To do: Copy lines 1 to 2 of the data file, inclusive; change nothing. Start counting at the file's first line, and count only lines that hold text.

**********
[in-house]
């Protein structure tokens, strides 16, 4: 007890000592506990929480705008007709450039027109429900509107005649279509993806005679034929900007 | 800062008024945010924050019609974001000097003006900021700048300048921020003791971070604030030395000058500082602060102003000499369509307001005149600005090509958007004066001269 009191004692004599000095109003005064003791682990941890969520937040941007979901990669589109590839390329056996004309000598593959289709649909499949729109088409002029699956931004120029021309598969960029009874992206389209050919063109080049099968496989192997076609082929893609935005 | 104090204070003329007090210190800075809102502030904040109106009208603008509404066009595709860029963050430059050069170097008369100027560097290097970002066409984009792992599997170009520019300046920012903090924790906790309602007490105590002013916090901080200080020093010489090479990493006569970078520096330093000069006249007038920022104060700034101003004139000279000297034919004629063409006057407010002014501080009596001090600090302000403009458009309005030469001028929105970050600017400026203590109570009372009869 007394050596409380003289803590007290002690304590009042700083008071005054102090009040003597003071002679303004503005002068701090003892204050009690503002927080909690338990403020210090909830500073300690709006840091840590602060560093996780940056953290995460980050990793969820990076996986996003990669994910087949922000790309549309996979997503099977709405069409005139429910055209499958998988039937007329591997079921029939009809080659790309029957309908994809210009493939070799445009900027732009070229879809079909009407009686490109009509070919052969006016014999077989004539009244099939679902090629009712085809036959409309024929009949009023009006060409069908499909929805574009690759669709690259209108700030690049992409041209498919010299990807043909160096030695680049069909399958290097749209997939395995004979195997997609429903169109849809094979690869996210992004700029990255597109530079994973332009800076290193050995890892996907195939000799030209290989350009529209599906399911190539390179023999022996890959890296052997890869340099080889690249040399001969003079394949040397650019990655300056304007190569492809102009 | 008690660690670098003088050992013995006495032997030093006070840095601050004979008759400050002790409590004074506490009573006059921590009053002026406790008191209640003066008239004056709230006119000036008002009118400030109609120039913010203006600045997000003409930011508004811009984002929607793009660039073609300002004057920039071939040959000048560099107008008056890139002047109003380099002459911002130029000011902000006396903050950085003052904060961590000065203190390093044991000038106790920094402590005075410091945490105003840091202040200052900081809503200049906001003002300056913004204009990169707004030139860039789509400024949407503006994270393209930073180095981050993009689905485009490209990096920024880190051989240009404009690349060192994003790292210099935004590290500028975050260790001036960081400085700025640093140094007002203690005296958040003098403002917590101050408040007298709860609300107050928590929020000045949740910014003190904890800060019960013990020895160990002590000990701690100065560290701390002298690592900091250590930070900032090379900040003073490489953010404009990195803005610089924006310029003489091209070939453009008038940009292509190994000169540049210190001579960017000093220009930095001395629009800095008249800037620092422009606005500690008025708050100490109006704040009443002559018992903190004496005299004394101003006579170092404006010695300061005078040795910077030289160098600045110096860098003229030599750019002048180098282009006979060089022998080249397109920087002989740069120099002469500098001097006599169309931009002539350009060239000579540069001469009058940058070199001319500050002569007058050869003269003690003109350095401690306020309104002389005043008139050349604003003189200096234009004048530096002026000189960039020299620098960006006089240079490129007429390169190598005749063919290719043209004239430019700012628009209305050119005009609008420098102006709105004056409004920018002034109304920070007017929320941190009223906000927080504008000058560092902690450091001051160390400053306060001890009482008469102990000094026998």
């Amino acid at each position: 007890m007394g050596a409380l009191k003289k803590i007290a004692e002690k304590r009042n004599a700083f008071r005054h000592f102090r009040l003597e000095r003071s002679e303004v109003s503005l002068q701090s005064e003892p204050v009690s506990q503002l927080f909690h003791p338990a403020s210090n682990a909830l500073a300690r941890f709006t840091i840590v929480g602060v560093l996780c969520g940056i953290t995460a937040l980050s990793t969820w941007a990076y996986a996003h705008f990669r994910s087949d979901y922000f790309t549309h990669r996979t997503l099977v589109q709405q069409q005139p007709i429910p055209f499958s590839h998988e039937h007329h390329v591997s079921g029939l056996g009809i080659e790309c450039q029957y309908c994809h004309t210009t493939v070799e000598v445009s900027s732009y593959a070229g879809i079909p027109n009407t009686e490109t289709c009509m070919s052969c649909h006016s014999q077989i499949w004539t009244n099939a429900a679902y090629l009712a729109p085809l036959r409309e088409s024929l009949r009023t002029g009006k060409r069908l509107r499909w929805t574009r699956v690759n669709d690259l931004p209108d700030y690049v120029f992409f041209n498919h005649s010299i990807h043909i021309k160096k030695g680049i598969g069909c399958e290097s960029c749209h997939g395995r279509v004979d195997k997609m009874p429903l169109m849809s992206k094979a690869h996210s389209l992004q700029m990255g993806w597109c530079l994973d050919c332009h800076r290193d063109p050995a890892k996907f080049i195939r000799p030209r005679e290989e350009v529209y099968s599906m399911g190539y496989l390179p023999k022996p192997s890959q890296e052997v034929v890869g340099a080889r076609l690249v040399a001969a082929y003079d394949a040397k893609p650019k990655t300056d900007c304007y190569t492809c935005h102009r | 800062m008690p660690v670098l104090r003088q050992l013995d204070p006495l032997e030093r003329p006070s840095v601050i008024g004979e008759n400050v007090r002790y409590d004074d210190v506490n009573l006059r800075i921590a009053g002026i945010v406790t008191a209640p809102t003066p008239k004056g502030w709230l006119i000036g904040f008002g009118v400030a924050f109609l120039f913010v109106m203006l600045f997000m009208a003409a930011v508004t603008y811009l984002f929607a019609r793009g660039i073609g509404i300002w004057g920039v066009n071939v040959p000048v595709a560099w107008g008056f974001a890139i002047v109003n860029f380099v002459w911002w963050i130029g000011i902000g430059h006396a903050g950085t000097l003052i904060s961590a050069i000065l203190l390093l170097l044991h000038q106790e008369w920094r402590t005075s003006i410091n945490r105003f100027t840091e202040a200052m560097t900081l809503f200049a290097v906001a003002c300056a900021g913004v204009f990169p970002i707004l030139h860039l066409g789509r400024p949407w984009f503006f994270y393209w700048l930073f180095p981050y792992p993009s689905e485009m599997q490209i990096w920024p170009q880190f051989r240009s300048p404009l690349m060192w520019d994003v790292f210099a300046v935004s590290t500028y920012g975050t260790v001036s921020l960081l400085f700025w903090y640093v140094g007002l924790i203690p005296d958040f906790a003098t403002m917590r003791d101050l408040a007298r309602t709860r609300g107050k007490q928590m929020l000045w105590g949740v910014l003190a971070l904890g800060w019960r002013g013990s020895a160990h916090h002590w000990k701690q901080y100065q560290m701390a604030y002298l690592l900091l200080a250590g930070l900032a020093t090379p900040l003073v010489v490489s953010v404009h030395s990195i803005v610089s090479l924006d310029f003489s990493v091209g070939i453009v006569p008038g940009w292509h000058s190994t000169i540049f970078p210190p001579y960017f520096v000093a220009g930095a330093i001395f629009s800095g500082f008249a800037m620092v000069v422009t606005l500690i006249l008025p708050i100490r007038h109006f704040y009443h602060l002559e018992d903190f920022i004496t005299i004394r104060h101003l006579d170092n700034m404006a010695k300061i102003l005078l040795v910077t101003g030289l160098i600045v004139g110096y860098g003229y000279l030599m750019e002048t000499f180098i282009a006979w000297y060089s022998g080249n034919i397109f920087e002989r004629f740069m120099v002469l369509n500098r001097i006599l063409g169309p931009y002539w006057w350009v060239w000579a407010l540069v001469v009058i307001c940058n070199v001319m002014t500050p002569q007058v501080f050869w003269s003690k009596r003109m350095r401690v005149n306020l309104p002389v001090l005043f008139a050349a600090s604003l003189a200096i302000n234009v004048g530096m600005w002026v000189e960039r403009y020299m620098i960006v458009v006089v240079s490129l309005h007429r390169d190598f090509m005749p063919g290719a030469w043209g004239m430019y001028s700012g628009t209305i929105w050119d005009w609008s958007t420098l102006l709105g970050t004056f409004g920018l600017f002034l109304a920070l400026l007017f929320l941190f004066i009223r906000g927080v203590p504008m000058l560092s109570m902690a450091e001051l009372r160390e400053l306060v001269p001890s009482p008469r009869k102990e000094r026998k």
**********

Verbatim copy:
[in-house]
């Protein structure tokens, strides 16, 4: 007890000592506990929480705008007709450039027109429900509107005649279509993806005679034929900007 | 800062008024945010924050019609974001000097003006900021700048300048921020003791971070604030030395000058500082602060102003000499369509307001005149600005090509958007004066001269 009191004692004599000095109003005064003791682990941890969520937040941007979901990669589109590839390329056996004309000598593959289709649909499949729109088409002029699956931004120029021309598969960029009874992206389209050919063109080049099968496989192997076609082929893609935005 | 104090204070003329007090210190800075809102502030904040109106009208603008509404066009595709860029963050430059050069170097008369100027560097290097970002066409984009792992599997170009520019300046920012903090924790906790309602007490105590002013916090901080200080020093010489090479990493006569970078520096330093000069006249007038920022104060700034101003004139000279000297034919004629063409006057407010002014501080009596001090600090302000403009458009309005030469001028929105970050600017400026203590109570009372009869 007394050596409380003289803590007290002690304590009042700083008071005054102090009040003597003071002679303004503005002068701090003892204050009690503002927080909690338990403020210090909830500073300690709006840091840590602060560093996780940056953290995460980050990793969820990076996986996003990669994910087949922000790309549309996979997503099977709405069409005139429910055209499958998988039937007329591997079921029939009809080659790309029957309908994809210009493939070799445009900027732009070229879809079909009407009686490109009509070919052969006016014999077989004539009244099939679902090629009712085809036959409309024929009949009023009006060409069908499909929805574009690759669709690259209108700030690049992409041209498919010299990807043909160096030695680049069909399958290097749209997939395995004979195997997609429903169109849809094979690869996210992004700029990255597109530079994973332009800076290193050995890892996907195939000799030209290989350009529209599906399911190539390179023999022996890959890296052997890869340099080889690249040399001969003079394949040397650019990655300056304007190569492809102009 | 008690660690670098003088050992013995006495032997030093006070840095601050004979008759400050002790409590004074506490009573006059921590009053002026406790008191209640003066008239004056709230006119000036008002009118400030109609120039913010203006600045997000003409930011508004811009984002929607793009660039073609300002004057920039071939040959000048560099107008008056890139002047109003380099002459911002130029000011902000006396903050950085003052904060961590000065203190390093044991000038106790920094402590005075410091945490105003840091202040200052900081809503200049906001003002300056913004204009990169707004030139860039789509400024949407503006994270393209930073180095981050993009689905485009490209990096920024880190051989240009404009690349060192994003790292210099935004590290500028975050260790001036960081400085700025640093140094007002203690005296958040003098403002917590101050408040007298709860609300107050928590929020000045949740910014003190904890800060019960013990020895160990002590000990701690100065560290701390002298690592900091250590930070900032090379900040003073490489953010404009990195803005610089924006310029003489091209070939453009008038940009292509190994000169540049210190001579960017000093220009930095001395629009800095008249800037620092422009606005500690008025708050100490109006704040009443002559018992903190004496005299004394101003006579170092404006010695300061005078040795910077030289160098600045110096860098003229030599750019002048180098282009006979060089022998080249397109920087002989740069120099002469500098001097006599169309931009002539350009060239000579540069001469009058940058070199001319500050002569007058050869003269003690003109350095401690306020309104002389005043008139050349604003003189200096234009004048530096002026000189960039020299620098960006006089240079490129007429390169190598005749063919290719043209004239430019700012628009209305050119005009609008420098102006709105004056409004920018002034109304920070007017929320941190009223906000927080504008000058560092902690450091001051160390400053306060001890009482008469102990000094026998």